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Introducing Operator | News, Notes & Observations | Hoefler & Co.

Source: Introducing Operator | News, Notes & Observations | Hoefler & Co.

Typewriter faces have become part of the aesthetic of journalism, fundraising, law, academia, and politics; a dressier alternative to handwriting, but still less formal than something set in type, they’re an invaluable tool for designers.
I acutely felt the need for such a typeface, and immediately thought of places I’d want to use it on Discover.typography. And while I liked the idea of creating a new typeface that would have this kind of voice — minus the nostalgic clackety-clack look of an actual typewriter face — I wondered if we could achieve these results without the many compromises required of a fixed-width design. Fixed-width faces force every character into a box of the same size, creating charmingly long serifs on the capital I, but tragic, procrustean disfigurements of wider letters like M and W. So I suggested that we relax the system, to create a font that feels monospaced, but behaves more professionally.

Andy made an equally compelling counterproposal, reminding me that the command-line editor — these days, home to so many people who design things — could really be improved by a fully fixed-width typeface. What if, in addition to shedding the unwanted baggage of the typewriter, we also looked to the programming environment as a place where type could make a difference? Like many screen fonts before it, Operator could pay extra attention to the brackets and braces and punctuation marks more critical in code than in text. But if Operator took the unusual step of looking not only to serifs and sans serifs, but to script typefaces for inspiration, it could do a lot more. It could render the easily-confused I, l, and 1 far less ambiguous. It could help “color” syntax in a way that transcends the actual use of color, ensuring that different parts of a program are easier to identify. Andy hoped this might be useful when a technical pdf found its way to a black-and-white laser printer. It was an especially meaningful gesture to me, as someone who, like three hundred million others, is red-green colorblind.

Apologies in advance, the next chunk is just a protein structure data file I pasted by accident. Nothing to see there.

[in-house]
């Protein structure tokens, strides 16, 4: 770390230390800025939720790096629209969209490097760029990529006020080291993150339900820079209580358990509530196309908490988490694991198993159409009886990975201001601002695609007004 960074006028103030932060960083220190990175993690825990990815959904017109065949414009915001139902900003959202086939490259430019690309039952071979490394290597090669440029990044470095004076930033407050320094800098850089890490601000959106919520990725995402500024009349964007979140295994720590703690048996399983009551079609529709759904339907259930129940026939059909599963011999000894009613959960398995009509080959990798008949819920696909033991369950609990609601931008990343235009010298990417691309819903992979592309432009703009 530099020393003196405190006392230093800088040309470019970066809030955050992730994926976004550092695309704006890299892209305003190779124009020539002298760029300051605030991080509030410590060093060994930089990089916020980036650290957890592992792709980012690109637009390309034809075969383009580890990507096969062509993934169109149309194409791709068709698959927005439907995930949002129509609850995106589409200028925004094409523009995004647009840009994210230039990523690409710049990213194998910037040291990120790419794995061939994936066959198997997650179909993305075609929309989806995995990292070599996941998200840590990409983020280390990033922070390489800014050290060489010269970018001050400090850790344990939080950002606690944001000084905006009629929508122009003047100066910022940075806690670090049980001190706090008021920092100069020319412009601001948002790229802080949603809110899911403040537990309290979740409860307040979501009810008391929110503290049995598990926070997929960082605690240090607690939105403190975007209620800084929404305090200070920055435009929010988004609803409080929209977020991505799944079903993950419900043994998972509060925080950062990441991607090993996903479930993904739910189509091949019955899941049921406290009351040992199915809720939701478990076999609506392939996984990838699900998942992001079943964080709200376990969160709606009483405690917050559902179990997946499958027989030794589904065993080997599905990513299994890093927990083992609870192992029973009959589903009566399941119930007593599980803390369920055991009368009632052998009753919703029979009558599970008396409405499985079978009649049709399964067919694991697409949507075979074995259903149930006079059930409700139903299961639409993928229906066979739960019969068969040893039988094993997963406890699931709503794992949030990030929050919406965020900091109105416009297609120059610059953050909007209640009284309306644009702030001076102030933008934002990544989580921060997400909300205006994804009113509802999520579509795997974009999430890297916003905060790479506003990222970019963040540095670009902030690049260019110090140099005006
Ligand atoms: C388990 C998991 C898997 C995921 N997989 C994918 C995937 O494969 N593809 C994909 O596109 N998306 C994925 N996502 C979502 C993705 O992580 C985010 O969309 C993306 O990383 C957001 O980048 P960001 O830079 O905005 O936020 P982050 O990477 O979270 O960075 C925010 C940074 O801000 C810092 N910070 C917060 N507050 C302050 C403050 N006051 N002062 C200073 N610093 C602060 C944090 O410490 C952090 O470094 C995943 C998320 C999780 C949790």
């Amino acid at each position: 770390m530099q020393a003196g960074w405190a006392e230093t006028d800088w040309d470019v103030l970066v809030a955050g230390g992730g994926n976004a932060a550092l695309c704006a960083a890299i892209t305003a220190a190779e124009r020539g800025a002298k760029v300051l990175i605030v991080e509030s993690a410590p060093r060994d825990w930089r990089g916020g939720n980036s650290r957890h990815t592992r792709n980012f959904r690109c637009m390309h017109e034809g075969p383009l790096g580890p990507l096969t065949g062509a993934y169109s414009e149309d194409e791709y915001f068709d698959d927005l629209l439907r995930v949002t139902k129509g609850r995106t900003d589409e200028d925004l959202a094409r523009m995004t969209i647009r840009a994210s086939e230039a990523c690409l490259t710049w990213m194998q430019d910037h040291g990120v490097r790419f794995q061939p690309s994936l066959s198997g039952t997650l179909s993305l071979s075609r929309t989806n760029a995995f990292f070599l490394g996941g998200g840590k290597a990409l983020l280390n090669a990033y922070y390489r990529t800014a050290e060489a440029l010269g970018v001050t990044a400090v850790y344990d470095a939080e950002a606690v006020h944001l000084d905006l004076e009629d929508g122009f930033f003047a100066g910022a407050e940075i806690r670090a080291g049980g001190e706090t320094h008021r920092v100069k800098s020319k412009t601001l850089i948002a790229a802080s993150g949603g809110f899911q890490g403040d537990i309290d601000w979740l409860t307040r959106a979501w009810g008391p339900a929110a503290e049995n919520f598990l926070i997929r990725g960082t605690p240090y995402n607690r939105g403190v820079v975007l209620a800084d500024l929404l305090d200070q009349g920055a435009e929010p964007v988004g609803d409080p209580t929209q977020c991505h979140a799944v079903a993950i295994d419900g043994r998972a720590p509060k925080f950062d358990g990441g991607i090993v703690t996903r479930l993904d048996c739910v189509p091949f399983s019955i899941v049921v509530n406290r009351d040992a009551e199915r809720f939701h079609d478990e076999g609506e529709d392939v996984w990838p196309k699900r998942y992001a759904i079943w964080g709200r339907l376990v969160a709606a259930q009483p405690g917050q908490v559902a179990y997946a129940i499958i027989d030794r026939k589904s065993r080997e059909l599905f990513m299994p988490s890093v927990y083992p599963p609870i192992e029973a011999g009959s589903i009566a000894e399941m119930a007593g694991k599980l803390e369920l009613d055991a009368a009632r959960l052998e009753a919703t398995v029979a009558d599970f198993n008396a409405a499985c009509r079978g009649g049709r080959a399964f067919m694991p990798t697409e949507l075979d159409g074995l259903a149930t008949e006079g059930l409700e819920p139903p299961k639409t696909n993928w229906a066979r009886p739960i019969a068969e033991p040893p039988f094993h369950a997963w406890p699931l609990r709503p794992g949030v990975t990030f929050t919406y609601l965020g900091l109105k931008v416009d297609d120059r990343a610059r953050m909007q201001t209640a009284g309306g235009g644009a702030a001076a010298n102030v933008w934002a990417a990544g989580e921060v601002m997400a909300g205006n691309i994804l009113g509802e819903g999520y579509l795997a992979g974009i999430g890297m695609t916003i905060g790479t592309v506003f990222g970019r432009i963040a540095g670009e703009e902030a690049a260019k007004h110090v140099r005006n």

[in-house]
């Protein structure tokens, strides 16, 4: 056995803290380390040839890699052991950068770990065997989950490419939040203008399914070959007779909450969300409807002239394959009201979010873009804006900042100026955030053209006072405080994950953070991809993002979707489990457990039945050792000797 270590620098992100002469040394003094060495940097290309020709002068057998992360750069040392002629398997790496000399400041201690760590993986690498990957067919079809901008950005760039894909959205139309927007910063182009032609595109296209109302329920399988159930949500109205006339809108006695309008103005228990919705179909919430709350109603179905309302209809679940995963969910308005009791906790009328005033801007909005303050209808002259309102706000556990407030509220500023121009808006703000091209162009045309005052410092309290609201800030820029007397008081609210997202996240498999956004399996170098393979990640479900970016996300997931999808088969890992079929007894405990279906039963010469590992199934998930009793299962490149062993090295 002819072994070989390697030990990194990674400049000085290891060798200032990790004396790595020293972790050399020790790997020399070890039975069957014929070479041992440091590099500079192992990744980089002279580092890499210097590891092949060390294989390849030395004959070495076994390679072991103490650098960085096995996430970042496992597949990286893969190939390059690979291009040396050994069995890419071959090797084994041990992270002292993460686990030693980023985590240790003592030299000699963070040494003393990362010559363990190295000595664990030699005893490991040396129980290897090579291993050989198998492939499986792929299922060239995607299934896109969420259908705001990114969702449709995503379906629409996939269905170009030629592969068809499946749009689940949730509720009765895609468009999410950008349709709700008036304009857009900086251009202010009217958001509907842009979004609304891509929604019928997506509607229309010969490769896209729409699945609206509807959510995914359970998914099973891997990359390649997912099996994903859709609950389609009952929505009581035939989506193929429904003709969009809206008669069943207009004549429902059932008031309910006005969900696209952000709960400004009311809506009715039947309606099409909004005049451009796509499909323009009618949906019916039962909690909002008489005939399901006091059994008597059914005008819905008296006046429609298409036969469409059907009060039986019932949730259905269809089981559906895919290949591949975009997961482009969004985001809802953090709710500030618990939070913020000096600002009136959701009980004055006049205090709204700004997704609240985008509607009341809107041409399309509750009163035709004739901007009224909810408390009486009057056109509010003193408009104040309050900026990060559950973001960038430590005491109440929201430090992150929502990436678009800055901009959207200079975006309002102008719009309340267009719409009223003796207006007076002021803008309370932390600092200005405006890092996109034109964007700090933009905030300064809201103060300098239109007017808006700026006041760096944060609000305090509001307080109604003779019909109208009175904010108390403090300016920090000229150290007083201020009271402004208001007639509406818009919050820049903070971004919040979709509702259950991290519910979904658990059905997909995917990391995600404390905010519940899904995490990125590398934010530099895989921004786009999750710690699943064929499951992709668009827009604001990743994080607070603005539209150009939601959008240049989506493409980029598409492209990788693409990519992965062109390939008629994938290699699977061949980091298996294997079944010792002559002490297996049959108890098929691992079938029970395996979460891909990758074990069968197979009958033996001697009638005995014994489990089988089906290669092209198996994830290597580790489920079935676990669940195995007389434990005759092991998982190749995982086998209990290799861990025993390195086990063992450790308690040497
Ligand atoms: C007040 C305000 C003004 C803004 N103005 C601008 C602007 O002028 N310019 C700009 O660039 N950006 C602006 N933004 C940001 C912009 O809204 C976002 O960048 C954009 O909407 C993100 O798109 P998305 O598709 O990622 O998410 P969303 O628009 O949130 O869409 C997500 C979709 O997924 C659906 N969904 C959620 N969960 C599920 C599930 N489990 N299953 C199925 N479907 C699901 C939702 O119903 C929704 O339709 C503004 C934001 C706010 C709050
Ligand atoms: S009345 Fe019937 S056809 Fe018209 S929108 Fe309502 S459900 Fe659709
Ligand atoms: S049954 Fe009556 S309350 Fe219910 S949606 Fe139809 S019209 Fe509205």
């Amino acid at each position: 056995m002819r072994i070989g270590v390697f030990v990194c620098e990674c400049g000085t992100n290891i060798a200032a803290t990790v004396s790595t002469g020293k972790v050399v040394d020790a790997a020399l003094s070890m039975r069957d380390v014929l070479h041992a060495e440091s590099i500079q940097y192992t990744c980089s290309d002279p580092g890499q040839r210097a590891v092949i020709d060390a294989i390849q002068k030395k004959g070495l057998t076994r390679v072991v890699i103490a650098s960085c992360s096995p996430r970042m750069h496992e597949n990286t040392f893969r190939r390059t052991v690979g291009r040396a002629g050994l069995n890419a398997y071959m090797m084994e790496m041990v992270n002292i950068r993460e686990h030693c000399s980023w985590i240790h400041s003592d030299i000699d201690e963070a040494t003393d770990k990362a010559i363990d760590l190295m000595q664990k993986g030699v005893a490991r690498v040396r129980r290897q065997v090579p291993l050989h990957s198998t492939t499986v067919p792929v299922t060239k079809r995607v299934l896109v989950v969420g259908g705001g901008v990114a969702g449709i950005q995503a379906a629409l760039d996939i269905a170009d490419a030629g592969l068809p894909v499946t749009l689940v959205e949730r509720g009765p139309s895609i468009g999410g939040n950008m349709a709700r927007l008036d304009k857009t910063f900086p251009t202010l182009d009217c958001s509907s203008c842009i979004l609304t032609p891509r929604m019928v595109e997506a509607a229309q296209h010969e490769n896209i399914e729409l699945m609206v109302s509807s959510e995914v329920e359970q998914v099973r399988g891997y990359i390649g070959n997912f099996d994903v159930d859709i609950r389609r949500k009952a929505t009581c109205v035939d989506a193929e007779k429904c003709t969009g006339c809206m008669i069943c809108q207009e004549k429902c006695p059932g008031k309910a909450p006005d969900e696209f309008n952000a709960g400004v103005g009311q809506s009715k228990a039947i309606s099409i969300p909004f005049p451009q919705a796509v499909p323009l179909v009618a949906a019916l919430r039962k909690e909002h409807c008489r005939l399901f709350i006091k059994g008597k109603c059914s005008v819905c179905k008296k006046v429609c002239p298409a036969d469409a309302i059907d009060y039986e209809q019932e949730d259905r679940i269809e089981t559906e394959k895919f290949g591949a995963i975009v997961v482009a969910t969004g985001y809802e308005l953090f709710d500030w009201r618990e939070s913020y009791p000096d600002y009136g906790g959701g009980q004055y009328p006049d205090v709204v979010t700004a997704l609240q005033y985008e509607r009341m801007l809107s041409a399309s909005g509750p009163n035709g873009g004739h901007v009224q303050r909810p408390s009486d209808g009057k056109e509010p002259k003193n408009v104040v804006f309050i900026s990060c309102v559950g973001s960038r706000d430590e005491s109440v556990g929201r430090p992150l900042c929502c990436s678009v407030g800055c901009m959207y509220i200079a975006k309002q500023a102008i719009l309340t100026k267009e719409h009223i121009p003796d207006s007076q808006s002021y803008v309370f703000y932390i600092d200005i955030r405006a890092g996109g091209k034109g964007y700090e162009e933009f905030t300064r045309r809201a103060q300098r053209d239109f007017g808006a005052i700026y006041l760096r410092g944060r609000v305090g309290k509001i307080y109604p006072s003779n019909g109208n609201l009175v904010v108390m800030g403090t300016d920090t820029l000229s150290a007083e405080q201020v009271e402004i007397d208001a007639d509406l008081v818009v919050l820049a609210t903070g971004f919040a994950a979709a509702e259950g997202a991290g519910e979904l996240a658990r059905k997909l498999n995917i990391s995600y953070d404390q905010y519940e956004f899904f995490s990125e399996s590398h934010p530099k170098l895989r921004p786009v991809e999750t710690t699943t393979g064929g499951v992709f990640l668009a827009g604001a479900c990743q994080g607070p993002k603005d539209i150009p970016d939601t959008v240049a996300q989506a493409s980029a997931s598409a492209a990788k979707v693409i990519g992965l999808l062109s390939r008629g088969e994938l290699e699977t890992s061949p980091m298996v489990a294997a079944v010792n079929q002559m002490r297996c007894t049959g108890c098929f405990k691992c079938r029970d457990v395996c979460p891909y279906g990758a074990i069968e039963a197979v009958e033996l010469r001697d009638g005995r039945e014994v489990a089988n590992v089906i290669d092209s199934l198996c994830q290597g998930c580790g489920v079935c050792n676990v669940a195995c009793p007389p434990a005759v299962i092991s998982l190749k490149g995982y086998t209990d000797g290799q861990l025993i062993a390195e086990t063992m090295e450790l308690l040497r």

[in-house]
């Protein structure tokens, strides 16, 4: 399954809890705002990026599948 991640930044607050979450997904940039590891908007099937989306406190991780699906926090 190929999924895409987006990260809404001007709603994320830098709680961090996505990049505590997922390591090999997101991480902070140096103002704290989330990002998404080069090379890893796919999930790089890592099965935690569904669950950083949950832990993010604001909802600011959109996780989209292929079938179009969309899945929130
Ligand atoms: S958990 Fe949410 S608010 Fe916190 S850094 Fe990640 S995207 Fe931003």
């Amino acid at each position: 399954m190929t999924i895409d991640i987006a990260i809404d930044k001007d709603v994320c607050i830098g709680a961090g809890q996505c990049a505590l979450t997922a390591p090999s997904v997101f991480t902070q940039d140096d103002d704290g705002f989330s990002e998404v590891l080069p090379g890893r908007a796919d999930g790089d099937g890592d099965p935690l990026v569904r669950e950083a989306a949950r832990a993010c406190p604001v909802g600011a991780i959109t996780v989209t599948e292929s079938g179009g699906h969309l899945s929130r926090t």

In developing Operator, we found ourselves talking about JavaScript and css, looking for vinyl label embossers on eBay, renting a cantankerous old machine from perhaps the last typewriter repair shop in New York, and unearthing a flea market find that amazingly dates to 1893. Above is the four-minute film I made, to record a little of what went into Operator, and introduce the team at H&Co behind it. —JH


Gotham (typeface) – Wikipedia, the free encyclopedia

Gotham (typeface) – Wikipedia, the free encyclopedia.

Gotham is a family of widely used geometric sans-serif digital typefaces designed by American type designer Tobias Frere-Jones in 2000. Gotham’s letterforms are inspired by a form of architectural signage that achieved popularity in the mid-twentieth century, and are especially popular throughout New York City.[1]

Since creation, Gotham has been highly visible due to its appearance in many notable places, including a large amount of campaign material created for Barack Obama’s 2008 presidential campaign, as well as the cornerstone of the One World Trade Center, the tower to be built on the site of the former World Trade Center in New York. It is also the current font to be used in title cards for film trailers in the US.


The Gotham typeface was initially commissioned by GQ magazine, whose editors wanted to display a sans-serif with a “geometric structure” that would look “masculine, new, and fresh” for their magazine. GQ agreed that they needed something “that was going to be very fresh and very established to have a sort of credible voice to it,” according to Jonathan Hoefler.[2]

Frere-Jones’ inspiration for the typeface came from time spent walking block-by-block through Manhattan with a camera to find source material,[3] and he based the font on the lettering seen in older buildings, especially the sign on the Eighth Avenue facade of the Port Authority Bus Terminal. “I suppose there’s a hidden personal agenda in the design,” Frere-Jones said, “to preserve those old pieces of New York that could be wiped out before they’re appreciated. Having grown up here, I was always fond of the ‘old’ New York and its lettering.”[3]